“Children do not want to be ‘consumers’ of liturgy, but co-creators… Children’s chapel allows children to learn the rhythm of worship.”
Children and Church
Children are part of the church, and most churches do their best to make them feel at home. There may be special worship bulletins available with crayons, a ‘quiet bag’ of books, papers, and materials to occupy their fingers, or a soft space within the sanctuary for crawling, wiggling and quietly playing.
Many churches also offer a Children’s Chapel program that occurs during the Liturgy of the Word, an alternative to the full set of Bible readings and adult sermon. Children are shepherded out of church to a space nearby where they hear the Gospel and worship God on their own level through song, story, prayer and perhaps an activity. They then reappear at the Peace so they can fully participate in the Holy Eucharist with their families and the whole congregation.
Celebrate: A Resource for Children’s Chapel
There are several resources for planning children’s chapel programs. One such resource is Celebrate the Good News: Children’s Chapel (a quarterly publication of Church Publishing, Inc). The philosophy of Celebrate encourages active participation. For example:
• Children’s liturgy includes children’s play (remember: it has been said that ‘play is the work of children’). So it is that children’s chapel should not simply be children listening to adult readings, adult homilies, and adult prayers.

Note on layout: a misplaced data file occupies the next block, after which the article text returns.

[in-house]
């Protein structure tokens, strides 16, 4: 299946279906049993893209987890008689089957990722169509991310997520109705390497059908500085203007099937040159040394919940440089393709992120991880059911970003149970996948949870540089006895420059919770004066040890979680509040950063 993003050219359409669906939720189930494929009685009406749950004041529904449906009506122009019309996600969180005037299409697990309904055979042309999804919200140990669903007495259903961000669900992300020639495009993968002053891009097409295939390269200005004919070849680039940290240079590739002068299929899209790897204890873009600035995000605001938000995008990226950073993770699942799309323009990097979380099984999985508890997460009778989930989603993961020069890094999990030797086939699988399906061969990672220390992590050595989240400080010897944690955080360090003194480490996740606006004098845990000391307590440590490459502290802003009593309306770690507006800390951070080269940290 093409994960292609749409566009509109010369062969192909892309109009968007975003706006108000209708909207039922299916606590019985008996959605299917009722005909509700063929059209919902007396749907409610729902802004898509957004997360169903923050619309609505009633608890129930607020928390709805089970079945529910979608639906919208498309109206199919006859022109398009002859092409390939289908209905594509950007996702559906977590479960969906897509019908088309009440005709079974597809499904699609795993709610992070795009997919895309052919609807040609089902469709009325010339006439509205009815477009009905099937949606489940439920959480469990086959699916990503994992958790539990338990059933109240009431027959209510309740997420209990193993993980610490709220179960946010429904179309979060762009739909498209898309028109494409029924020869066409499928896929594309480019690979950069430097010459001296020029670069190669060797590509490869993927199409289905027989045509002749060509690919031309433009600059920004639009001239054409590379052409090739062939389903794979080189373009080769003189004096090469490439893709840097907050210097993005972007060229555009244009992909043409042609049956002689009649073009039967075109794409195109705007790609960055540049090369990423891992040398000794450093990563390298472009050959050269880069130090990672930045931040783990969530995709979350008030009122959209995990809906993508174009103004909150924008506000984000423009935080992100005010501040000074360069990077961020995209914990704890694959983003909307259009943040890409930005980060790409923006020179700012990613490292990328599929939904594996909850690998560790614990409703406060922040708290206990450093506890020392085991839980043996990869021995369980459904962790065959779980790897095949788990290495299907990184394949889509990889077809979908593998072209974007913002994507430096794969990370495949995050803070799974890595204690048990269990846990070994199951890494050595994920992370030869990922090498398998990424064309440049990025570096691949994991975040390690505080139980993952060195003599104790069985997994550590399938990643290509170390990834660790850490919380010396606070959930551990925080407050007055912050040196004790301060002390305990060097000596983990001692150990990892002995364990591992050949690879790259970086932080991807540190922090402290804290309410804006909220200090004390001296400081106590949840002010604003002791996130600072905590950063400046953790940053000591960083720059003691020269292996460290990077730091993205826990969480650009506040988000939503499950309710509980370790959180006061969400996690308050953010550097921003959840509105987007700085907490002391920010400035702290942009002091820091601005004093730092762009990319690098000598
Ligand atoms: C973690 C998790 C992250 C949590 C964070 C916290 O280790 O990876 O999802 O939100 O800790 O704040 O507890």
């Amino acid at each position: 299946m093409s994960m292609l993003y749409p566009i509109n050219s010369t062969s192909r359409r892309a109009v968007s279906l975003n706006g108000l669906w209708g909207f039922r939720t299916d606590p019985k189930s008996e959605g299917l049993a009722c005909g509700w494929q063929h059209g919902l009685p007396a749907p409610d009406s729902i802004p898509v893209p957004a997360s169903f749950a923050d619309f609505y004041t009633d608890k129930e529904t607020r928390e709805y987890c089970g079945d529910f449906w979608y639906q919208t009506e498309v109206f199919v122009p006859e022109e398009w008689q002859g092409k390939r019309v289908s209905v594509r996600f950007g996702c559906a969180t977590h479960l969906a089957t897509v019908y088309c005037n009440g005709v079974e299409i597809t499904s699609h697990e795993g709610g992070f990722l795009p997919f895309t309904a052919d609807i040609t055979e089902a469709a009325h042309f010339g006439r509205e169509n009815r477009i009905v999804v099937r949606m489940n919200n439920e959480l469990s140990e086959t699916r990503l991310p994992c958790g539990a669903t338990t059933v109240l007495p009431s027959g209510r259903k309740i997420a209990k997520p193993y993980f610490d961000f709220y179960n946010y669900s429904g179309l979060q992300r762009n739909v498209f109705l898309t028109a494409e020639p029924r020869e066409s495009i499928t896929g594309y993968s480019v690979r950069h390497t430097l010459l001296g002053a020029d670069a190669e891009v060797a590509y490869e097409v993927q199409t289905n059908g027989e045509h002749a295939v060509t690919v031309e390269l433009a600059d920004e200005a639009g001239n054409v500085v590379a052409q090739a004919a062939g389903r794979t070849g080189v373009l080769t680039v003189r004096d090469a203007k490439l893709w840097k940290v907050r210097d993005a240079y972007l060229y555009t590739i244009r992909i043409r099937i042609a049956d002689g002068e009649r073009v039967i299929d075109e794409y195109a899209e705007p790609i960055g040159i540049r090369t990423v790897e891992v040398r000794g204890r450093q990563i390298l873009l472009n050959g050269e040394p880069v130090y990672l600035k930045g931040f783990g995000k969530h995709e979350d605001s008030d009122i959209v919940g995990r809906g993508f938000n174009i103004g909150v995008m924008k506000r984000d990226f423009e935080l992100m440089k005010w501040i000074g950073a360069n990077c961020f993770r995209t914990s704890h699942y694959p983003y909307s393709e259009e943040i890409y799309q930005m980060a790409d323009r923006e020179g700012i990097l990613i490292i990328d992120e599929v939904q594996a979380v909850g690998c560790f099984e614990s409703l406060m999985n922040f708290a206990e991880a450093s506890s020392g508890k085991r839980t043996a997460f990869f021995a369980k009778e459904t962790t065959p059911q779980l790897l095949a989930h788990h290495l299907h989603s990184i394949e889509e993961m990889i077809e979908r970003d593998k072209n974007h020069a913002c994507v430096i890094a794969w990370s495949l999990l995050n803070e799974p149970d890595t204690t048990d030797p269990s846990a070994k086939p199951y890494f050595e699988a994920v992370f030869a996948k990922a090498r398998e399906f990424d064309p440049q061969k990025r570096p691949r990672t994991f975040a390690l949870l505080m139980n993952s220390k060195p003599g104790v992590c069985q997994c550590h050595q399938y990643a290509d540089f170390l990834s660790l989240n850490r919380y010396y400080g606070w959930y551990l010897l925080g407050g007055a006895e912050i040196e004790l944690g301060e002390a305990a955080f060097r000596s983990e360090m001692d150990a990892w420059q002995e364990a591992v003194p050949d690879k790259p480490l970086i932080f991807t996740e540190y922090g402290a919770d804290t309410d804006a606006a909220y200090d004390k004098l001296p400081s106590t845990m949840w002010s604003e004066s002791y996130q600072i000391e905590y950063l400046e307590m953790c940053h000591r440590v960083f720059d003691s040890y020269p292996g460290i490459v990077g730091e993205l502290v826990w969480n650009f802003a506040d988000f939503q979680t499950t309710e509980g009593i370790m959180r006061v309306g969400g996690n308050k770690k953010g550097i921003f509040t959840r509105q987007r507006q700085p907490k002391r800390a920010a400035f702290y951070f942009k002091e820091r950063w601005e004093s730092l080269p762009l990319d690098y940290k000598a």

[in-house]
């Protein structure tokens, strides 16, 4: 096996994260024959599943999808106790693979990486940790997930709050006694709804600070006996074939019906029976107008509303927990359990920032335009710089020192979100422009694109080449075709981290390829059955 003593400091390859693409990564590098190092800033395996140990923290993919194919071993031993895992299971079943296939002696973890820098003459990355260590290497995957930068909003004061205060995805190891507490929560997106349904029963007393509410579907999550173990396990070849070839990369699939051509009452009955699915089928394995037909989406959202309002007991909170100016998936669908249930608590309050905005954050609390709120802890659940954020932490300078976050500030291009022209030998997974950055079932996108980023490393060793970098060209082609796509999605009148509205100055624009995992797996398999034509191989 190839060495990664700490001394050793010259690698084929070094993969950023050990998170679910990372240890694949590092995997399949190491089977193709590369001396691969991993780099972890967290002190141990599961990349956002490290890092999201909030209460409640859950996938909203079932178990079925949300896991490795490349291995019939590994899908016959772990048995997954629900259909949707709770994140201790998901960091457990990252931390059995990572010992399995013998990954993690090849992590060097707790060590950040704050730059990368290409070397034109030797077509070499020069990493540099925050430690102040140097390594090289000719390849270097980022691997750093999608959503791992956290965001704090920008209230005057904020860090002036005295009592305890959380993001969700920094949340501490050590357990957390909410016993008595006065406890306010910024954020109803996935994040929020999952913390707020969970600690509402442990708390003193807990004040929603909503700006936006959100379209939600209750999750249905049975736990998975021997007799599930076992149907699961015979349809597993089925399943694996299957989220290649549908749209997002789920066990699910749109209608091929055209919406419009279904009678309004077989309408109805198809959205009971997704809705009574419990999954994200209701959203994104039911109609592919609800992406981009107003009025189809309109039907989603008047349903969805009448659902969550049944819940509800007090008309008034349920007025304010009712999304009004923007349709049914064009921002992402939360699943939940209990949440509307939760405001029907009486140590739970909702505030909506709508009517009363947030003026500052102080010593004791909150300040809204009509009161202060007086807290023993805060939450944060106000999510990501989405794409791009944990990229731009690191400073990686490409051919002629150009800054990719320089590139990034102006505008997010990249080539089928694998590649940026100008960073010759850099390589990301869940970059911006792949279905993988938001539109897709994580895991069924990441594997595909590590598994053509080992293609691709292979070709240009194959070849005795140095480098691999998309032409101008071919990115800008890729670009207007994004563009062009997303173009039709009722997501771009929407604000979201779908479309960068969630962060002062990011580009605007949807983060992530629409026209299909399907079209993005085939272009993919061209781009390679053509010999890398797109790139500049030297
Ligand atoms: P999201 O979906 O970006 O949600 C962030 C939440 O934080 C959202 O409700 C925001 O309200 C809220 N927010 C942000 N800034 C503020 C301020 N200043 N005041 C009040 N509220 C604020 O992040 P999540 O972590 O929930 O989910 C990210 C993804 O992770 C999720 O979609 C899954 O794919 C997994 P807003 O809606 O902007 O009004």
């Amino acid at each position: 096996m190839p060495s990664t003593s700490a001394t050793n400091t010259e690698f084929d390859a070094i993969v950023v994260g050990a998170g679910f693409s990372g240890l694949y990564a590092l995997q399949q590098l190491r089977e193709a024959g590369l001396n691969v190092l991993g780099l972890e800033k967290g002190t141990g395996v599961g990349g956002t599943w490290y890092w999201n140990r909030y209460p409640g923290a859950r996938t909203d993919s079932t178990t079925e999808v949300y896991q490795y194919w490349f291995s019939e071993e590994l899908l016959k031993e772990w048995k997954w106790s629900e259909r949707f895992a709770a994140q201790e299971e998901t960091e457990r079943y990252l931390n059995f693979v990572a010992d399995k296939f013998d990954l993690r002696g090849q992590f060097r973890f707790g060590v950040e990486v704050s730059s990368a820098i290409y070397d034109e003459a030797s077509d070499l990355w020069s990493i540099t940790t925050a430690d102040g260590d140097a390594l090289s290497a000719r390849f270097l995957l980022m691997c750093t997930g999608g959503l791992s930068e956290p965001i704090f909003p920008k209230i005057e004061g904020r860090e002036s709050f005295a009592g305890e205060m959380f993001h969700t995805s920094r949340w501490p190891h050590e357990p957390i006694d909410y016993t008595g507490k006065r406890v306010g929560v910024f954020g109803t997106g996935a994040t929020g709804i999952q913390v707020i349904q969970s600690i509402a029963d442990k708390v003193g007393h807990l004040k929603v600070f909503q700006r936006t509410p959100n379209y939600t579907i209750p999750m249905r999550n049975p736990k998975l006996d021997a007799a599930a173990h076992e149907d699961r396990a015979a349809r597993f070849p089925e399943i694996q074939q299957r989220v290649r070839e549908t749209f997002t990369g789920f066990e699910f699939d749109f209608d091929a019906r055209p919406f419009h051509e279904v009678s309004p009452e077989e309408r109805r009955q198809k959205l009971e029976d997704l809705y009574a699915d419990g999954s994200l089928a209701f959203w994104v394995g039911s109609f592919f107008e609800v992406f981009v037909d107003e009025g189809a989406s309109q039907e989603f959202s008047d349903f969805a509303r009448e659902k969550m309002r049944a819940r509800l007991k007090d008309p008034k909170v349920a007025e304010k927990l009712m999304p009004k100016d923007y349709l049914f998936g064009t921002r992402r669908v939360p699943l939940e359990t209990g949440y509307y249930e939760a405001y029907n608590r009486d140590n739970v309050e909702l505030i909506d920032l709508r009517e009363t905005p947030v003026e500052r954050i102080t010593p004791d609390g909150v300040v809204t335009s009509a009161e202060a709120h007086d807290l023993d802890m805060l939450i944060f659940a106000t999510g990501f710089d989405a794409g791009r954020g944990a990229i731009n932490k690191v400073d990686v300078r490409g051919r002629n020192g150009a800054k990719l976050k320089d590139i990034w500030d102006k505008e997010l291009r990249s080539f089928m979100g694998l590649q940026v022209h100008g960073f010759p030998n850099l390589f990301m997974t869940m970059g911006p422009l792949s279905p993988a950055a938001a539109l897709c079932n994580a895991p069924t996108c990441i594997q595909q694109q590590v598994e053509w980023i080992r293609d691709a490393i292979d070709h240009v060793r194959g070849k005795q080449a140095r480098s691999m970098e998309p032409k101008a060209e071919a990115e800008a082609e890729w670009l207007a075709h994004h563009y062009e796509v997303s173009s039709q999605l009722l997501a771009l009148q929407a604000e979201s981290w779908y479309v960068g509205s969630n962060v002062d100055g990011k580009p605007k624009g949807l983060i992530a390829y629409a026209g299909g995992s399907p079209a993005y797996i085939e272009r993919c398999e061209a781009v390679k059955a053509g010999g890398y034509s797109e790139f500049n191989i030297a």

• Even the best-phrased translations and carefully planned homilies offer no substitute for the actual participation of children in children’s liturgy.
• Children do not want to be “consumers” of liturgy, but co-creators.
What Happens in Children’s Chapel?
Children’s chapel allows children to learn the rhythm of worship. Environment is also very important. Children are sensitive in the way a place looks and feels. How often have we seen children’s attitudes and behavior change (either better or worse) because of their surroundings? Some churches can provide actual chapel space for children; others must make do with a large room or classroom.
As for the structure and outline of a children’s chapel, you may consider four basic parts. The following outline is what you will find in the Celebrate resource.
1. Gather together: An entrance rite involving movement, song
2. Proclaim God’s Word: The Gospel told in story form
3. Respond to God’s Word: An interactive reflection on the story
4. Pray: An opportunity for learning liturgical language as well as spontaneous prayer from the child
To see resource samples of the Celebrate the Good News Children’s Chapel program, check out the following link. Notice that this resource is continually published four times per year. Celebrate the Good News: Children’s Chapel for Fall 2016.
Sharon Ely Pearson is a 30+ year Christian formation veteran, currently serving as an editor and the Christian Formation Specialist for Church Publishing Incorporated. Wife, mother, grandmother, and author, she enjoys connecting people with each other and the resources they need for growing in the knowledge and love of Jesus.
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